No Laughing Matter: An Overlook of “Joker”/by Parker Brooks
Captivating and unsettling: two words to describe the performance of Joaquin Phoenix in his portrayal of the Joker in what is one of this year’s most anticipated films.
The days of cheery, good guys prevailing superhero movies have come to an immediate stop with Todd Phillips’ newest addition to the DC universe, Joker. The film opens with an introduction to the main character, Arthur Fleck. The audience quickly realizes the spiteful world in which Arthur lives. While Arthur is working as a clown outside a shop, he is mugged and robbed by a group of boys in broad daylight. The scene illustrates a central theme of the film that Arthur is discarded by society, and nothing but a “clown.”
After the beating, he solemnly makes his way back to his Gotham apartment where the audience discovers Arthur, in his perceived mid-30s, lives with his ill mother. The next morning, Arthur shows to work and is confronted by one of his co-workers who offers Arthur a pistol, noting how crazy Gotham is and how Arthur needs to protect himself. Arthur is constantly reminded of how “crazy” Gotham is which serves as a key piece of irony since Arthur will become the source of chaos for the city. Later in the film, Arthur is fired from his job and is on the subway when he is assaulted by three young drunk Gotham bankers. Arthur pulls the gun and kills two of the men instantly while maiming the third. In an integral scene, Arthur approaches the third man as he attempts to crawl away from the slaughter. Arthur takes a chilling look at the man, now in a pool of his own blood, before raising the gun and executing the man on the subway steps. The scene serves as a clear transition from the character of Arthur Fleck to, Arthur’s new identity, Joker.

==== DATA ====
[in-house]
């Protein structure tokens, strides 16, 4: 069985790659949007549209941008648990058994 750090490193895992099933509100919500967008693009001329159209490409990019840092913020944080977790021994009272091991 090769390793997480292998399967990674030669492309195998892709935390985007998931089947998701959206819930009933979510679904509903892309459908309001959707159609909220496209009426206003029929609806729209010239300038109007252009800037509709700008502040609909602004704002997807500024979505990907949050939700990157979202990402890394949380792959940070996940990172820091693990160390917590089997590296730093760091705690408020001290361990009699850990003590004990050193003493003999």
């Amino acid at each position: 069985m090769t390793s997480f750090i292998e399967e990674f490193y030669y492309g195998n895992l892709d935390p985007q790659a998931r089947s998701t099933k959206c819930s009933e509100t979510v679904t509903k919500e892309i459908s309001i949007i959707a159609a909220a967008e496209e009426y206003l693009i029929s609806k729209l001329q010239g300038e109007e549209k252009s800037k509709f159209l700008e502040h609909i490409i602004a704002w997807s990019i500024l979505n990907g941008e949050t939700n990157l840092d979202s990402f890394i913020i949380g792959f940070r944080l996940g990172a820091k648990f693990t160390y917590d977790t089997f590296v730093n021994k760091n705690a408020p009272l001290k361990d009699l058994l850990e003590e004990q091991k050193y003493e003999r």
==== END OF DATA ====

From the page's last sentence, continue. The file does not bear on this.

From that point on, the story only delves deeper and deeper into the twisted, delusional, and psychotic mind of Joker. His behavior becomes so erratic toward the end of the film that I felt genuinely disturbed and anxious as the plot becomes darker and darker. Joker’s mind seemingly ping-pongs back and forth between reality and delusion, leaving onlookers confused and mortified. In a gripping scene just before the credits, Joker has created mass chaos in the city and is in the back of a cop car when the car is smashed into by another vehicle. Joker emerges from the car and is swarmed by a crowd wearing clown masks. They hoist him on the hood of the smashed car chanting and gallivanting like mad men. As Joker looks out over the city in flames, the scene cuts to one more familiar. A lone boy in an alleyway, his mother and father shot dead beside him and nothing but the terrors of the night drowning out young Bruce Wayne’s lament. A fitting end to the disturbing introduction of one of Hollywood’s most well-known villains, yet one cannot help but ask what’s next.
It’s hard to say what filmmakers have coming for us, but I encourage movie enthusiasts and casual film-goers alike to check out this recent release and get a picture inside the horrifying psychopathic mind of the Joker.